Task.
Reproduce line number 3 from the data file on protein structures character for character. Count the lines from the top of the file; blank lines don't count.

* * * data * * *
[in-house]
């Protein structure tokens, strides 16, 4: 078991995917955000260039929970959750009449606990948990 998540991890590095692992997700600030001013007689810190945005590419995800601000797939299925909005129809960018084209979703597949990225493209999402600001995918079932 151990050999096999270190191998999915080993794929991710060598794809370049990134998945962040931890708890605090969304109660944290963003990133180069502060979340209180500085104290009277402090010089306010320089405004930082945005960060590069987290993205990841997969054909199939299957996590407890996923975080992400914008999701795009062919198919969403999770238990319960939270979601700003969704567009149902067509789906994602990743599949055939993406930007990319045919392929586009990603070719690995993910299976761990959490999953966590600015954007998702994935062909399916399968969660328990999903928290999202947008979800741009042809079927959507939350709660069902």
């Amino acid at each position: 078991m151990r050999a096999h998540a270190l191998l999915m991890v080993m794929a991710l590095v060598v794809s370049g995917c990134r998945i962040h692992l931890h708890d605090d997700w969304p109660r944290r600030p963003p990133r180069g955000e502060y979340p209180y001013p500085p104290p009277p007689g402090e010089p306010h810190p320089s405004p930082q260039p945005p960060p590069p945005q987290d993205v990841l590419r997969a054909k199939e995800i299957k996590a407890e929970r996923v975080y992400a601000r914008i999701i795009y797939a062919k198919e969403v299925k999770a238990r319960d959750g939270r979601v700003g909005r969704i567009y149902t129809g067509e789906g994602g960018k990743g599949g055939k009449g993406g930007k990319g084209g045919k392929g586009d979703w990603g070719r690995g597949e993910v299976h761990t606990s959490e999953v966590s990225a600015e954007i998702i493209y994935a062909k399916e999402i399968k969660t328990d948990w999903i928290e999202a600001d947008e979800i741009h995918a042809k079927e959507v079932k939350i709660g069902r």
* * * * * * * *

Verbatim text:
């Amino acid at each position: 078991m151990r050999a096999h998540a270190l191998l999915m991890v080993m794929a991710l590095v060598v794809s370049g995917c990134r998945i962040h692992l931890h708890d605090d997700w969304p109660r944290r600030p963003p990133r180069g955000e502060y979340p209180y001013p500085p104290p009277p007689g402090e010089p306010h810190p320089s405004p930082q260039p945005p960060p590069p945005q987290d993205v990841l590419r997969a054909k199939e995800i299957k996590a407890e929970r996923v975080y992400a601000r914008i999701i795009y797939a062919k198919e969403v299925k999770a238990r319960d959750g939270r979601v700003g909005r969704i567009y149902t129809g067509e789906g994602g960018k990743g599949g055939k009449g993406g930007k990319g084209g045919k392929g586009d979703w990603g070719r690995g597949e993910v299976h761990t606990s959490e999953v966590s990225a600015e954007i998702i493209y994935a062909k399916e999402i399968k969660t328990d948990w999903i928290e999202a600001d947008e979800i741009h995918a042809k079927e959507v079932k939350i709660g069902r």